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NEWS | Wednesday, 25 March 2009

‘The black spot of the Mediterranean’

‘The black spot of the Mediterranean’

When BirdLife Malta launched its major anti-Spring hunting offensive in 2008, among the personalities to grace the campaign billboards was former MHRA president Winston Zahra Jr.
Many expressed surprise that the Malta Hotels & Restaurants Association president would lend his name and face to such an intensely political lobby; but Zahra insisted that illegal hunting was damaging Malta’s international reputation... and therefore, by extension, the tourism industry.
“From direct feedback we get from tourists, because of the way a number of hunters go about the practice, people strolling in the countryside are often scared and intimidated,” he said in an interview with sister newspaper Business Today. “It is also a fact that a lot of tourists do not perceive hunting as a hobby or a sport – and we know this from feedback we directly receive from our guests.”
Hunting has in fact been inextricably linked with Malta’s reputation for at least 20 years: a situation brought about in part by complaints in the international press by increasing numbers of dissatisfied tourists.
Of these angry tirades, the most emblematic was arguably an article that appeared in the London tabloid The People (July 1996) under the headline “I’m More Than Cross with the Cruel Maltese.”
Finding fault with Malta on a wide variety of issues, its author, Vernon Coleman, lambasted the island for its lack of birdsong, which he attributed to the excessive number of uncontrolled hunters and trappers. Coleman concluded by recommending to France (at that time embroiled in controversial nuclear testing programme at Muroara) to consider using Malta as a target instead.
As was no doubt intended, this article elicited a furious reaction from hunters and non-hunters alike, with dozens of indignant replies appearing in the local press. But in the 1990s, the hunting community still wielded considerable power over both political parties, and international criticism seemed to only harden the lobby’s resolve.
Pressure began to mount on the Maltese government in earnest only after 1998, with the re-activation of Malta’s EU bid. Letters began appearing regularly in local newspapers, by tourists who claimed their holiday had been ruined by experiences with hunters. And when Malta finally joined Europe in 2003, the local hunting issue gradually came to attract increasing levels of international interest.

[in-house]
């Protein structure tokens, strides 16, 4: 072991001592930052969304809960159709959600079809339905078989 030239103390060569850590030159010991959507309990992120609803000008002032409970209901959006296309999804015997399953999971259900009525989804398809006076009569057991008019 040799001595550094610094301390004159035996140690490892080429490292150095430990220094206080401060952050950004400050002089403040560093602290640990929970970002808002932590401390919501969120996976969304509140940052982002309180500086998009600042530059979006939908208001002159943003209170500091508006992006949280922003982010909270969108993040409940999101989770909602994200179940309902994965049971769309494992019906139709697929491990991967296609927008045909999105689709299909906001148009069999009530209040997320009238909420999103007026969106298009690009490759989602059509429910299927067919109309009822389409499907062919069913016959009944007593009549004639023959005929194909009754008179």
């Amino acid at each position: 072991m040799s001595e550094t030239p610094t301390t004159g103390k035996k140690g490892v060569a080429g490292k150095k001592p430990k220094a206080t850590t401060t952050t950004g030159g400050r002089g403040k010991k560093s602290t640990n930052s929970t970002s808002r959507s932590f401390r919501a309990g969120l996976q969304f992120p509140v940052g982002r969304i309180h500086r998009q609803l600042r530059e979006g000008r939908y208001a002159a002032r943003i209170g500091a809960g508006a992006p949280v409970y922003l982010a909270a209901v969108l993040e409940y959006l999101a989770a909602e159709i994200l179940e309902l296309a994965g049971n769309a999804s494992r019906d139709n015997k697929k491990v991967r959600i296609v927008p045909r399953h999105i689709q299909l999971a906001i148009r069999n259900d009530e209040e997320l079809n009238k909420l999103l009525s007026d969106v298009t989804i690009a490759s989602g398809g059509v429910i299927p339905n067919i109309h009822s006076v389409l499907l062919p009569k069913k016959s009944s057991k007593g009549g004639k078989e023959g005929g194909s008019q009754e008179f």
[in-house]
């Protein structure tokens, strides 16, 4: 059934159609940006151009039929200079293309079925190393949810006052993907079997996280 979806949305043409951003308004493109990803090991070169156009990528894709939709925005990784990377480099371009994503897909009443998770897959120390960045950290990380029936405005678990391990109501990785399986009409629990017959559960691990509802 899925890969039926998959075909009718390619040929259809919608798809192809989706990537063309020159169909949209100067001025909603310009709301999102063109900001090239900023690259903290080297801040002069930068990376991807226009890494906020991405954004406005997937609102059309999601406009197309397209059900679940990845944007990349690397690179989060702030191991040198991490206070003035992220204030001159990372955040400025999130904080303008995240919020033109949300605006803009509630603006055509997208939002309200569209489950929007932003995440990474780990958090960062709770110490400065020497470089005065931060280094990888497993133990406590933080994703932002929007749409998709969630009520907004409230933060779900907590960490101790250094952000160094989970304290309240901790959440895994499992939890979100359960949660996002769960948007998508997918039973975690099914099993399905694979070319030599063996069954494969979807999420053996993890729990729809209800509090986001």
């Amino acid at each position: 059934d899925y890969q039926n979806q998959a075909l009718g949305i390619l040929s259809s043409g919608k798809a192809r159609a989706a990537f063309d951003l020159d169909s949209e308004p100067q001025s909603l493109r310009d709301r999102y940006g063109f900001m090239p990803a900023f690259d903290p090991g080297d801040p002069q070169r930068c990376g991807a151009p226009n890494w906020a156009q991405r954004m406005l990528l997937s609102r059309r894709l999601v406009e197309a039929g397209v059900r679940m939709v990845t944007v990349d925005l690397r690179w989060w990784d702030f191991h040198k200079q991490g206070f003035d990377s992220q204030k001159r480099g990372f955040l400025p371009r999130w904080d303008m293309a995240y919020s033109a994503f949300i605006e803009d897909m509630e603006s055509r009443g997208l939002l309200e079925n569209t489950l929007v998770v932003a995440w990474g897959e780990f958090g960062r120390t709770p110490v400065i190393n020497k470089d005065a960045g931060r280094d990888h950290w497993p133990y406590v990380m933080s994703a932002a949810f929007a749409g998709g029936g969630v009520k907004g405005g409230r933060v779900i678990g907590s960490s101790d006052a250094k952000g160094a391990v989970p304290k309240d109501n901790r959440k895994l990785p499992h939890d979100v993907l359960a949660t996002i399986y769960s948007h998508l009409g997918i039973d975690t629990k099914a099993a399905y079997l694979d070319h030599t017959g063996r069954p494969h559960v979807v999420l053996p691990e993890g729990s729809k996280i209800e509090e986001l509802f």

In May 2007, the BBC website published a series of photos of birds injured or killed over Malta, under the heading “Malta’s hunt victims.” Nearly all the species involved were supposedly protected at law; some, like the Pallid Harrier, were critically endangered.
Two months later, the Royal Society For the Protection of Birds (UK) presented a 115,000-signature petition to the Prime Minister, demanding that Malta “respect the EU bird protection laws, make sure those laws are enforced and stop spring hunting in Malta.” The petition was left on the doorstep of Castille, after Lawrence Gonzi refused to meet the RSPB delegation on three separate occasions.
The following January, The Wall Street Journal – a New York-based broadsheet with a worldwide circulation of more than 2 million – dedicated a front page story to the issue of spring hunting in Malta: which it defined as “one place you wouldn’t want to be a falcon.”
Apart from highlighting numerous hunting abuses, the article also alluded to an attack on Ray Vella, the BirdLife park ranger who was shot in the face by a hunter the previous October.
Elsewhere, Italian newspaper La Repubblica quoted the World Wildlife Fund’s Anna Giordano on the unacceptable levels of illegal hunting in Malta. “What I saw in Malta I have never seen anywhere else. In front my eyes they killed an osprey. They shoot black storks, honey buzzards, lesser spotted eagles: all protected species…”
Even after the European Commission pressured Malta not to open the 2008 spring hunting season – a decision repeated this year – the bad press continued unabated.
In its end-of-week News Quiz for January 2009, the BBC website asked its readers to identify which symbol had been chosen to represent Malta in the notorious “hoax” art exhibition at the European parliament building in Brussels in January.
Among the multiple-choice options? “A dead bird”...


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